3 Reasons why your option period needs to be longer.

If you’re a Producer, or want to be a Producer, then you’re going to need to find material to produce.  And if you’re not creating your own stuff, that means sooner or later you’re going to have to option someone else’s.

Whether you’re optioning a new play that is already written, a movie to turn into a musical, or a classic drama that is due for a revival, one of the key elements of the deal for that material will be the option period, or the length of time you have the rights.

Industry-standard option periods usually start at 12-18 months, with extension periods for another year or two built in.  Often, those additional periods are only granted to the producer if certain benchmarks are hit (the more valuable the property, the more the Producer has to prove that he or she is moving the project forward – hiring a director, finding a star, getting a theater, etc.).  So, all in, that period of time that a Producer has to play with initially usually totals about two to three years.

And I’m here to tell you that the industry standard needs to change.

We’re living in massively different times for Producers than when those option periods were originally determined, and in today’s producing climate, the length of these periods is making it more expensive and more difficult to produce.

Here are three reasons why.

  1.  The Theater Crunch

There are more shows looking for theaters now than ever before.  Just look at this past season.  Playing weeks were up 8.7%!  Broadway producing has become a fashionable thing to do for both individuals as well as the movie studios who are marching into town.  And because there are only 40 Broadway theaters (and a dozen of those 40 aren’t even available because shows like Wicked, The Lion King, etc. aren’t going anywhere anytime soon – read this blog for more on that subject), the chances of you getting a theater for your show just went down.  And most likely, it’s just going to take you longer to get a house.  It’s not uncommon for shows to wait two years, three years, or more.  Just look at a couple shows coming up this season . . . Tuck Everlasting was after a theater in 2013 and will debut in 2016.  Allegiance debuted on the West Coast in 2012.  If you only have a three year option, well, shoot, you just ran it out simply waiting for a theater, never mind writing it, reading it, workshopping it, re-reading it, and so on.  And that means more advances have to be paid, which means higher production costs.

(If we could figure out how/when shows will get theaters it might be easier to determine more appropriate option periods.  But you-know-who only knows how the theater owners dole them out.  You know how Google has an algorithm for search that they keep super secret and change constantly?  I feel like the theater owners have their own algorithm for what shows get on the boards.  The Theater Owner Algorithm.  It’s something like . . . Stars + Relationships to the 2nd power of Theater Size divided by how many sippy cups you’ll sell and so on . . . )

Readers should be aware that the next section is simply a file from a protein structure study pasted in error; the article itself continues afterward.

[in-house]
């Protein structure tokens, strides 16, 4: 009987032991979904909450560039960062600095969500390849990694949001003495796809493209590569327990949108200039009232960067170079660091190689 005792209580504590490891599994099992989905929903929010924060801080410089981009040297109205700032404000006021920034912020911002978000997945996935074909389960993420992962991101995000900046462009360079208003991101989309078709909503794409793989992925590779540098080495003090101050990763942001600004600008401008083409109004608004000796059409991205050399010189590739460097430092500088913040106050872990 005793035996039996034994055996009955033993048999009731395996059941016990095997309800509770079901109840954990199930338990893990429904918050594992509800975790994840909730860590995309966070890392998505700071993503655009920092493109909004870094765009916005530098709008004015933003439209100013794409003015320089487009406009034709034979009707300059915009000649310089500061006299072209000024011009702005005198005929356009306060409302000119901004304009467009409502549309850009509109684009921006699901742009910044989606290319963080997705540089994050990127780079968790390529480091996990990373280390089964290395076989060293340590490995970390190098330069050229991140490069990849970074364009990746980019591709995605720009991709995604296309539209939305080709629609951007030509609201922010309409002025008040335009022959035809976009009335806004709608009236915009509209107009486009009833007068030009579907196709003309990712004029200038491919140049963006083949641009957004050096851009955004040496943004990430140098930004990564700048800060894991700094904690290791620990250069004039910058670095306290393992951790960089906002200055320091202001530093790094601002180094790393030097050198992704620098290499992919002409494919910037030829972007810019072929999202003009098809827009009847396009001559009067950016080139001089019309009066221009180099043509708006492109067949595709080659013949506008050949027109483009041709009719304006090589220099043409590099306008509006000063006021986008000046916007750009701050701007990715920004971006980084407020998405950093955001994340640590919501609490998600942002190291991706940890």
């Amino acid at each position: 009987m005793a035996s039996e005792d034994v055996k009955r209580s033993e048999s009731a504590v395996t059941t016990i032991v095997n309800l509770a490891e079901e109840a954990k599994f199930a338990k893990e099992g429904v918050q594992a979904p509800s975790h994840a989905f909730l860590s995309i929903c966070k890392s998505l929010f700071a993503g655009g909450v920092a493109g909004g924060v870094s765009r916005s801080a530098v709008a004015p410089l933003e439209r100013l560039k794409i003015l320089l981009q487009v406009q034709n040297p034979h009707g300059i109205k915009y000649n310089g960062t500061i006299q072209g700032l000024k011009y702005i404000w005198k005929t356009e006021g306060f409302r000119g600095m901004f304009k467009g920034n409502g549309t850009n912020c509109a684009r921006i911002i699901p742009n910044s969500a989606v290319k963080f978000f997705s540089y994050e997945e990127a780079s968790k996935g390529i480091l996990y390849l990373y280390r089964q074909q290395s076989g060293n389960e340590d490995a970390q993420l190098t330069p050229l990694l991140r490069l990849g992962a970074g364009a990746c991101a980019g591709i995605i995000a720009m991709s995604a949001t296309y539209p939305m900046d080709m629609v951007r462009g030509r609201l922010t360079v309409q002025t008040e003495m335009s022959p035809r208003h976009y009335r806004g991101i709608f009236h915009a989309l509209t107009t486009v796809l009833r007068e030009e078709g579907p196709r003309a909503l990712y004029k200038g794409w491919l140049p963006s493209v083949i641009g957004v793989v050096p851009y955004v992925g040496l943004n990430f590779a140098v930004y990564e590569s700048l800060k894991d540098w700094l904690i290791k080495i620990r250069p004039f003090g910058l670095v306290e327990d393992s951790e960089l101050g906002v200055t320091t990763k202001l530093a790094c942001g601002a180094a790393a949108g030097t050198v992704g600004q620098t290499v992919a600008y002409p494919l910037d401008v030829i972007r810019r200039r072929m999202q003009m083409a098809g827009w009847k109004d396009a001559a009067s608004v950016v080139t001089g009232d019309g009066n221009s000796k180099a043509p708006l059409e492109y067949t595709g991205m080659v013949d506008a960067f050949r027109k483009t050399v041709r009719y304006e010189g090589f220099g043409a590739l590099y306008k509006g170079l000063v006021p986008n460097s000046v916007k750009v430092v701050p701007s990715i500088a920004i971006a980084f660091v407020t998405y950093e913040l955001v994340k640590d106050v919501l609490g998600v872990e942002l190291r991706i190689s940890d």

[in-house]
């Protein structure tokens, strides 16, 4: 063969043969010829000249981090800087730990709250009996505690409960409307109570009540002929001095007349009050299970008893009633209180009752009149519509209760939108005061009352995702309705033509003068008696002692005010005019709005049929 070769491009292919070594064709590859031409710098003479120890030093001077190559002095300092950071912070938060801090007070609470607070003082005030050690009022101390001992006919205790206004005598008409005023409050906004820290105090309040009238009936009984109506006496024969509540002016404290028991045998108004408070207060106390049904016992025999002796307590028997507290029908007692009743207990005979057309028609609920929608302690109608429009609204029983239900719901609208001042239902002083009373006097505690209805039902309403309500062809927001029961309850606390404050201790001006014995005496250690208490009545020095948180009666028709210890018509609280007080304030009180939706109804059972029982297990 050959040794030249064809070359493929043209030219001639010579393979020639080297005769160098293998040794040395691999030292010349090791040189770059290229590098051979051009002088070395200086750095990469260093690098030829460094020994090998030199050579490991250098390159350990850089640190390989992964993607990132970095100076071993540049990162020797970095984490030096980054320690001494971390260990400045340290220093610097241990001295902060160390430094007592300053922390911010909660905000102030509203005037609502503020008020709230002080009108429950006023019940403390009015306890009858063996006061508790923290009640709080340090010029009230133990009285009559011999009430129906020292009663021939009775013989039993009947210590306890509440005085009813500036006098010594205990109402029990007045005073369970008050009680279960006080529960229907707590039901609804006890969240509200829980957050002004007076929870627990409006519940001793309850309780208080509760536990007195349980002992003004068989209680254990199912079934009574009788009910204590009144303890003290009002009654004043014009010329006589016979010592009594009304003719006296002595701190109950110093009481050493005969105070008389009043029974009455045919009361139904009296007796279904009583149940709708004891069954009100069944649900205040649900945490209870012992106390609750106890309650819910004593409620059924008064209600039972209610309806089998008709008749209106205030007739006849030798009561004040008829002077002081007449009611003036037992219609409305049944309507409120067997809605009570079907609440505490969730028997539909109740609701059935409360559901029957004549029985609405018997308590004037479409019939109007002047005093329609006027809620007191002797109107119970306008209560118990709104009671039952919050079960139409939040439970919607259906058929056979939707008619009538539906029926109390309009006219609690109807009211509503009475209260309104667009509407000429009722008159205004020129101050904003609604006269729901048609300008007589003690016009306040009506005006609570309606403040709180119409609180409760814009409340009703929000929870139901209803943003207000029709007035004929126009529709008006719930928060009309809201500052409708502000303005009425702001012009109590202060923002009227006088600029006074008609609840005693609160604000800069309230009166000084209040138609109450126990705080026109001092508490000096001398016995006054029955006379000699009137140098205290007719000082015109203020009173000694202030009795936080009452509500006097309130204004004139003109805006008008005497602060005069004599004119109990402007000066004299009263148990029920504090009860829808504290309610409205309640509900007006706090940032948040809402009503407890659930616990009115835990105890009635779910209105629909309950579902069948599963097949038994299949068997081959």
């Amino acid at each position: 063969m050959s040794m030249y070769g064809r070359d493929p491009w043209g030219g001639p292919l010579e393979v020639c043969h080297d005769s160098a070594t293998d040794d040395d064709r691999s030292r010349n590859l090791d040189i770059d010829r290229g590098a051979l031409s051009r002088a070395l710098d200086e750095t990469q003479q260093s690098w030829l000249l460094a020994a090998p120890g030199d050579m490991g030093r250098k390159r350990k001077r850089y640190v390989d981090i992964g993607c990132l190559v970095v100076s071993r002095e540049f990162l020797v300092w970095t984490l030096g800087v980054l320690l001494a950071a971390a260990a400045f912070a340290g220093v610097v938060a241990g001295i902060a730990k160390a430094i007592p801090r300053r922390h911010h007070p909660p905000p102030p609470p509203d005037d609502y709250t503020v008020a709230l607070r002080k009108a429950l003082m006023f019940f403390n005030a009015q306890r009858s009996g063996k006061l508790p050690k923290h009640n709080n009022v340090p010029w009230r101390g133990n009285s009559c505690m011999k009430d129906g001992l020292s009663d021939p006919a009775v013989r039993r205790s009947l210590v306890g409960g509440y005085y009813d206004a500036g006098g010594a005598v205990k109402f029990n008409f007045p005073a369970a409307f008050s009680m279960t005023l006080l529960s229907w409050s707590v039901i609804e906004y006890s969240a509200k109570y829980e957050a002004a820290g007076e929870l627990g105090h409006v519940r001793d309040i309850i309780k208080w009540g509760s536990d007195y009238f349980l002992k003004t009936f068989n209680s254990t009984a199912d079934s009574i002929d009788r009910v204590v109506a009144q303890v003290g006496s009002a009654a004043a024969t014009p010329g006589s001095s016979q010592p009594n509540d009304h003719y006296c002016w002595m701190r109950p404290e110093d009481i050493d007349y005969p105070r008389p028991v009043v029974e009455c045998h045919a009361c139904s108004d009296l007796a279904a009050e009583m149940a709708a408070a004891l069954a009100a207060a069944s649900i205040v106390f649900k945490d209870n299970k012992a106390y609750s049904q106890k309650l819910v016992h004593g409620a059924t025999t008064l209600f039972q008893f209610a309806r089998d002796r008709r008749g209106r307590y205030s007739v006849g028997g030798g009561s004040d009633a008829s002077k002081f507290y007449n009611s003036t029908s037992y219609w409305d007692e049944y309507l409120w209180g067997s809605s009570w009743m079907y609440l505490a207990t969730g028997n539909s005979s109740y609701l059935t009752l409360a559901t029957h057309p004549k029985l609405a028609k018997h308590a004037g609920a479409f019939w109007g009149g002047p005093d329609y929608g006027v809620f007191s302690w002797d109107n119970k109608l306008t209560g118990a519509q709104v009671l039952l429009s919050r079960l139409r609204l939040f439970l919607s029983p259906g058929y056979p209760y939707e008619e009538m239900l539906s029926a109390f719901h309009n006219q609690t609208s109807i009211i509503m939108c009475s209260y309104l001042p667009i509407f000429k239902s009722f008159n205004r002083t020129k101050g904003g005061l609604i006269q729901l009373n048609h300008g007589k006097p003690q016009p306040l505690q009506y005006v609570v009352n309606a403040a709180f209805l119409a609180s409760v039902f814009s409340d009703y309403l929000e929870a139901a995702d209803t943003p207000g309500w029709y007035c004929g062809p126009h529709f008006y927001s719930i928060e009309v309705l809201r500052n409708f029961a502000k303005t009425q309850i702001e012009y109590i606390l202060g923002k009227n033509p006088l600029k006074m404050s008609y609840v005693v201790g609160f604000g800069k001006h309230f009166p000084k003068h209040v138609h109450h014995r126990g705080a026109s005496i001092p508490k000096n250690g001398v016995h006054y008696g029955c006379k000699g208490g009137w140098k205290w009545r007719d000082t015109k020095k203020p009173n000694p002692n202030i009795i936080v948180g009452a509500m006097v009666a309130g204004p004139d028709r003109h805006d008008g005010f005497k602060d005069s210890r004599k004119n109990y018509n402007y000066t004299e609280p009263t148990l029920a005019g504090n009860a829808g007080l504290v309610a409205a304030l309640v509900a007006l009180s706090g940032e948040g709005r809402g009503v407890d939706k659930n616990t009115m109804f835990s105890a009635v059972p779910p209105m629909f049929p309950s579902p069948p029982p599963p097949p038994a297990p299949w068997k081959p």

1.  Finding a Cast

There’s no question that who is in a show can help with #1 above.  And if you’ve ever shopped for an A-lister, or even a B-lister, you know that it can take forever, much longer than it used to.  It’s not uncommon to wait weeks for a star to respond . . . just to say no.  Sometimes months!  And I know what you’re thinking, “Ken, don’t wait!”  We often don’t.  But at the same time, for certain projects (revivals), stars are almost a necessity, and when agents are telling you to “just wait a bit longer,” it’s hard to cut bait . . . especially when the star is someone you really want, who will be really good.

So if it can easily take, oh, let’s say an average of four weeks to get an answer on a principal cast member (even if they are interested, they have to read it, then meet with the director, etc. sometimes still to say no), and since it’s super rare that your first offer takes the gig, it can take 6-9 months just to get a handful of offers out.   (Little known fact – agents will not allow an offer to be made to their client if an offer is out to another actor simultaneously – that’s right, one offer at a time or get blacklisted for sure.)

Because of this logjam, I’ve been in casting on several projects for a year or more!  So who’s to blame?  Is it agents not returning phone calls?  Is it stars being complacent?  Maybe, maybe.  But I think the real problem is that in 2015 a star has an agent, a manager, a lawyer, a press rep . . . a whole team of people that all have to chime in.  So it’s not one agent’s fault (especially the theater agent in NYC, who usually wants the actor to work on Broadway), but it’s the barricade of people “protecting” the star.  It would be super helpful to Producers for agents to say, “Ken, there’s no chance this person is going to do it.  Move on,” rather than have me spin my wheels, burn my option, and further advance monies.

  1.  Scheduling the Team